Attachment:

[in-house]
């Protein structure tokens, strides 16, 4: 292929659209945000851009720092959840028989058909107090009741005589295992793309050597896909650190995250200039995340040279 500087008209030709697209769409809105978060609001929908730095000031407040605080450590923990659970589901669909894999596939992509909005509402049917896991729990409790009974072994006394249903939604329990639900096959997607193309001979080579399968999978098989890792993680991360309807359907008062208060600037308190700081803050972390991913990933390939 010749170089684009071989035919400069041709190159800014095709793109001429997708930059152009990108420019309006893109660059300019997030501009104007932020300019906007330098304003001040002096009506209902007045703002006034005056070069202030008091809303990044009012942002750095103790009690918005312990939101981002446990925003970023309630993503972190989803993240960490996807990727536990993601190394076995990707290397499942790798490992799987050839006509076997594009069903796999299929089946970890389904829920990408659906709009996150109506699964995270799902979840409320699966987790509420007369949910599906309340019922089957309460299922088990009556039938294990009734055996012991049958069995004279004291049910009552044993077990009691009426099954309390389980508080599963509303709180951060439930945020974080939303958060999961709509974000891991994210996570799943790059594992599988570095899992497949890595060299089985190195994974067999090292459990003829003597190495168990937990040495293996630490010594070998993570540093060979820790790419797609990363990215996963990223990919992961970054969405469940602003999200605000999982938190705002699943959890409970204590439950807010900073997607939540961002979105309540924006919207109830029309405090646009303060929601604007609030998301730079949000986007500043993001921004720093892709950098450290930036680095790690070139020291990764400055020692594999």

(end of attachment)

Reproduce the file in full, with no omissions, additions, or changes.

[in-house]
């Protein structure tokens, strides 16, 4: 292929659209945000851009720092959840028989058909107090009741005589295992793309050597896909650190995250200039995340040279 500087008209030709697209769409809105978060609001929908730095000031407040605080450590923990659970589901669909894999596939992509909005509402049917896991729990409790009974072994006394249903939604329990639900096959997607193309001979080579399968999978098989890792993680991360309807359907008062208060600037308190700081803050972390991913990933390939 010749170089684009071989035919400069041709190159800014095709793109001429997708930059152009990108420019309006893109660059300019997030501009104007932020300019906007330098304003001040002096009506209902007045703002006034005056070069202030008091809303990044009012942002750095103790009690918005312990939101981002446990925003970023309630993503972190989803993240960490996807990727536990993601190394076995990707290397499942790798490992799987050839006509076997594009069903796999299929089946970890389904829920990408659906709009996150109506699964995270799902979840409320699966987790509420007369949910599906309340019922089957309460299922088990009556039938294990009734055996012991049958069995004279004291049910009552044993077990009691009426099954309390389980508080599963509303709180951060439930945020974080939303958060999961709509974000891991994210996570799943790059594992599988570095899992497949890595060299089985190195994974067999090292459990003829003597190495168990937990040495293996630490010594070998993570540093060979820790790419797609990363990215996963990223990919992961970054969405469940602003999200605000999982938190705002699943959890409970204590439950807010900073997607939540961002979105309540924006919207109830029309405090646009303060929601604007609030998301730079949000986007500043993001921004720093892709950098450290930036680095790690070139020291990764400055020692594999």